Flying pigs in No Man’s Land

Posted by ap507 at Jun 06, 2014 10:02 AM |
New introduction to The Lingo of No Man’s Land written by Professor Julie Coleman

British soldiers in the trenches during the First World War had a rough time: they had to avoid archies, crumps, flying pigs and fish tails – all while smoking shag, drinking tot and hunting for seam-squirrels and cootes.

While these outlandish words may have fallen out of popularity in recent years, they were part of a distinct language of slang terms invented during the First World War that have been catalogued in a contemporary dictionary which has been given new life.

The Lingo of No Man’s Land, which was republished in March of this year by the British Library with a new introduction by Professor Julie Coleman from the School of English, contains a detailed list of words, terms and colloquialisms from the trenches compiled by a Canadian soldier, Lorenzo Napoleon Smith, in 1918.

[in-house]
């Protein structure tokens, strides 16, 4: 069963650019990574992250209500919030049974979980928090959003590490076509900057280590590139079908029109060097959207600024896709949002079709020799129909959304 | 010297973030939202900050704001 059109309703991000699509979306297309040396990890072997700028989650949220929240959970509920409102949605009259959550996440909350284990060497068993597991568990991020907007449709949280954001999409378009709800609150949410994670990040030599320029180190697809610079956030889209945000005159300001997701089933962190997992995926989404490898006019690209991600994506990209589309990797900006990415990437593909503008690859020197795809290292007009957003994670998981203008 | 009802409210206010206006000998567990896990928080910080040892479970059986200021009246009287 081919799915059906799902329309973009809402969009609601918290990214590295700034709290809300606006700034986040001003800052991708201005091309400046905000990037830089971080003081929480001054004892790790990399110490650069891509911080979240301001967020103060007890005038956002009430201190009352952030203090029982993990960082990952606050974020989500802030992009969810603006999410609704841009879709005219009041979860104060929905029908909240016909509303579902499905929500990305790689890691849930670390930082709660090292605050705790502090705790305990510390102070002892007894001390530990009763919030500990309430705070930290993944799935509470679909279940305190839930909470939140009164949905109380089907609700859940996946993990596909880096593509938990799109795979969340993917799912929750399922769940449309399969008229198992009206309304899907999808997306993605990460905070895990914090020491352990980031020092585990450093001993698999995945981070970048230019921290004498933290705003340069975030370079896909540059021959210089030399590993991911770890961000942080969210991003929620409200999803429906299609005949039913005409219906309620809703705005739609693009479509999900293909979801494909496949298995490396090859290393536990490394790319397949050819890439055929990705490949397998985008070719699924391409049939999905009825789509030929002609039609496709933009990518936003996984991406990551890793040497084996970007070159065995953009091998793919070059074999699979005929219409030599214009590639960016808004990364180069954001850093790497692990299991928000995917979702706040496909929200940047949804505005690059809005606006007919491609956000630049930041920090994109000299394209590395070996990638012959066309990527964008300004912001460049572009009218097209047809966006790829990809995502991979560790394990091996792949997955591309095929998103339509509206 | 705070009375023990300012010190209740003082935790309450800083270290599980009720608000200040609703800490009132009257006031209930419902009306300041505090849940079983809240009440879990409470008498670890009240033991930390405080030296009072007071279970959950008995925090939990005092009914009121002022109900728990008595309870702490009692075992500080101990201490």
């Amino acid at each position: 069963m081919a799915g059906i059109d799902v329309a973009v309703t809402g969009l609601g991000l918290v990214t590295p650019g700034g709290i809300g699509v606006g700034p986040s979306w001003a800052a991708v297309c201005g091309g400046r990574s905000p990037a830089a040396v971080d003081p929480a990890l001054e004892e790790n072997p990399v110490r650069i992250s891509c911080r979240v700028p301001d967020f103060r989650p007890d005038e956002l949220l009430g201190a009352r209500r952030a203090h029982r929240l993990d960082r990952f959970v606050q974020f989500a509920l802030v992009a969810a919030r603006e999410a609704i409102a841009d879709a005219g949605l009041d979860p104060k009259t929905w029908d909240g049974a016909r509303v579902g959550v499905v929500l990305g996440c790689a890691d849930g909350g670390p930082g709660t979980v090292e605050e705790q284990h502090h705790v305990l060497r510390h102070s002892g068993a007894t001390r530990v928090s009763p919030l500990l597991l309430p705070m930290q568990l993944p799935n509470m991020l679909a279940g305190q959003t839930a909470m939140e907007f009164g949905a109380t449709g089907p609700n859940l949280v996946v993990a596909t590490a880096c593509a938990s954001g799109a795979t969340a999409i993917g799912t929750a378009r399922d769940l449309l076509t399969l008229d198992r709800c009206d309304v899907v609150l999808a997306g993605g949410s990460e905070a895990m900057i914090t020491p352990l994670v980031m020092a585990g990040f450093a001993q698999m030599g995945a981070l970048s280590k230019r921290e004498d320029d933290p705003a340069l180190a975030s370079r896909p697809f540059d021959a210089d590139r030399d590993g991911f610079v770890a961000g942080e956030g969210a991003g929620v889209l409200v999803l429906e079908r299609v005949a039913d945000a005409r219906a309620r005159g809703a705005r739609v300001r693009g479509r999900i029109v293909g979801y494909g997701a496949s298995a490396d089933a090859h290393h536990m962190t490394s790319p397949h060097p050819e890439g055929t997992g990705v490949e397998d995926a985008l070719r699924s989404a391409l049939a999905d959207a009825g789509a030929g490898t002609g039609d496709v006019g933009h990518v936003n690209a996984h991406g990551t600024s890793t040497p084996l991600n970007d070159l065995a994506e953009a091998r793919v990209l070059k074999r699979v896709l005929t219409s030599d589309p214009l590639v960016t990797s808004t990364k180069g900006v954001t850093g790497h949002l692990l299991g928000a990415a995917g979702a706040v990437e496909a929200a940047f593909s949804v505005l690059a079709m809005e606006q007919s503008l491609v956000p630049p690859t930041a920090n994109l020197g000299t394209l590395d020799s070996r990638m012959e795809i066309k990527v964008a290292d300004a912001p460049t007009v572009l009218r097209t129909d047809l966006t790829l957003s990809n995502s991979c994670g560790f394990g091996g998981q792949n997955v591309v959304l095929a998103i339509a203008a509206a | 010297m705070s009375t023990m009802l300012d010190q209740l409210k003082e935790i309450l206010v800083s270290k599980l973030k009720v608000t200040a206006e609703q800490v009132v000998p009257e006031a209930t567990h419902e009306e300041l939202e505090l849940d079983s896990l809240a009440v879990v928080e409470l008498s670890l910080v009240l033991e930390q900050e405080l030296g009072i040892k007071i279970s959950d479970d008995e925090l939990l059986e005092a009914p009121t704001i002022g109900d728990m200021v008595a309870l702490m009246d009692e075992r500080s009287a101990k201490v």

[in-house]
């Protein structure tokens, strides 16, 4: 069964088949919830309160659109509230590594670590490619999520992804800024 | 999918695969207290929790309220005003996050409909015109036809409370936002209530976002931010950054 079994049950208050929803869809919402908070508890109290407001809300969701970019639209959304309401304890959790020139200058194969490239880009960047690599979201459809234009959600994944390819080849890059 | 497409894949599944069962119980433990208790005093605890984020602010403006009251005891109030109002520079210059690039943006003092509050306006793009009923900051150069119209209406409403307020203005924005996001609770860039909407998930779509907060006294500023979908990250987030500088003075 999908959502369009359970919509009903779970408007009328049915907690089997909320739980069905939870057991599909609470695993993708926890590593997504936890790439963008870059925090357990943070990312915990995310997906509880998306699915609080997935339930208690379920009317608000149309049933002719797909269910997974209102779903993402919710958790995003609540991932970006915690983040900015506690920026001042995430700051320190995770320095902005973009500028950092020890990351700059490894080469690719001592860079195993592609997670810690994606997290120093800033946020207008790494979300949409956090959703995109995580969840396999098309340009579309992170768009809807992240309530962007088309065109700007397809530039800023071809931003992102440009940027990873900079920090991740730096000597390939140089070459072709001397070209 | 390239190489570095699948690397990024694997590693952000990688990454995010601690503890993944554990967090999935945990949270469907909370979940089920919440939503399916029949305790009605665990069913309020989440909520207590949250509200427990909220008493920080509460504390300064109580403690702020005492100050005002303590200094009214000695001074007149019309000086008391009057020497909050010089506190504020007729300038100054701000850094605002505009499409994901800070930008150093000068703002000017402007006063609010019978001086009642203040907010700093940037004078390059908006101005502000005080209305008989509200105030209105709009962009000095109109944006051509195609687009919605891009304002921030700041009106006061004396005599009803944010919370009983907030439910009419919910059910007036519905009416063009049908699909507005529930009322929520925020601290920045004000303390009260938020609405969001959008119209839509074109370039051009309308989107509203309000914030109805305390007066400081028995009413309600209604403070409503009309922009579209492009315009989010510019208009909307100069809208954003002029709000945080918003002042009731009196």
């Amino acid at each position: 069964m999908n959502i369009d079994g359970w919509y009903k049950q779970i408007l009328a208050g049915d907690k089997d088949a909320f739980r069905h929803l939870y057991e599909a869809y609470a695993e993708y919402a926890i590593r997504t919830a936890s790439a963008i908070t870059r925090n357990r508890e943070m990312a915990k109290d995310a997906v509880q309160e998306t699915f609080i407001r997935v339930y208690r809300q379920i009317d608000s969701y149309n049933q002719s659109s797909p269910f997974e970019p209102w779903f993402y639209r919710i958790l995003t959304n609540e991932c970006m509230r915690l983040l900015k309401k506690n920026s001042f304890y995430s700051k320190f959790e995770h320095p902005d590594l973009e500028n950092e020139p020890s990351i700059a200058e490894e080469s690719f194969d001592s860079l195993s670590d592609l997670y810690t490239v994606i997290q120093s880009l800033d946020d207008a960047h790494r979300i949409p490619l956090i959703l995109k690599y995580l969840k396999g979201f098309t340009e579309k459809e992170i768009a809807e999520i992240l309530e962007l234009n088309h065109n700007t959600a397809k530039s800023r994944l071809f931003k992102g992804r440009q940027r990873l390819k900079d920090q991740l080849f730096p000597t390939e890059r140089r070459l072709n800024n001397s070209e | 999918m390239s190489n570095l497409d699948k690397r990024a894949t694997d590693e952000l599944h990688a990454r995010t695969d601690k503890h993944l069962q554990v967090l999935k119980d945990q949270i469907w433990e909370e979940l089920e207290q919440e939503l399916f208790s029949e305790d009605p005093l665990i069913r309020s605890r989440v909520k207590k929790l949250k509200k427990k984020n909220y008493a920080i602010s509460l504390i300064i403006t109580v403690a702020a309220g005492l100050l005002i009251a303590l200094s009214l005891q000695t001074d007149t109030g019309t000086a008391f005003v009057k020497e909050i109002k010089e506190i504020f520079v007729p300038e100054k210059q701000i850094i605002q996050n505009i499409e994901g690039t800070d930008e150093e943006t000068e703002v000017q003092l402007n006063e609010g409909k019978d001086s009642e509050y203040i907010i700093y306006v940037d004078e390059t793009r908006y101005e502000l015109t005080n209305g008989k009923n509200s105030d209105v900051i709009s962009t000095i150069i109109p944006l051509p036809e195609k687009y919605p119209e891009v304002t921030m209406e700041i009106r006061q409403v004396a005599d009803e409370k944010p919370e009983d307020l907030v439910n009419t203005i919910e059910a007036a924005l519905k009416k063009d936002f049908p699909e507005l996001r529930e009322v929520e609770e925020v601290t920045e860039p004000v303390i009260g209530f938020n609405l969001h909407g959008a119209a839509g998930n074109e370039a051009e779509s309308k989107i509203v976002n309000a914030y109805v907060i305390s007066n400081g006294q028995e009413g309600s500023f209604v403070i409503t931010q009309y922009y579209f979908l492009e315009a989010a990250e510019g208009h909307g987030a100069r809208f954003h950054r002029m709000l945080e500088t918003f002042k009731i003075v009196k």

Professor Coleman will be talking about the dictionary at the ‘Languages and the First World War’ conference in Antwerp on Wednesday 18 June and at the British Library on Friday 20 June, where studies into changes within languages and how languages influenced each other during the war will be discussed.

For further information about the life of Lorenzo Napoleon Smith read Professor Coleman’s blog here.

For more information about the ‘Languages and the First World War’ conference in Antwerp on Wednesday 18 June see here.

The Lingo of No Man's Land can be ordered at the University's bookshop here.

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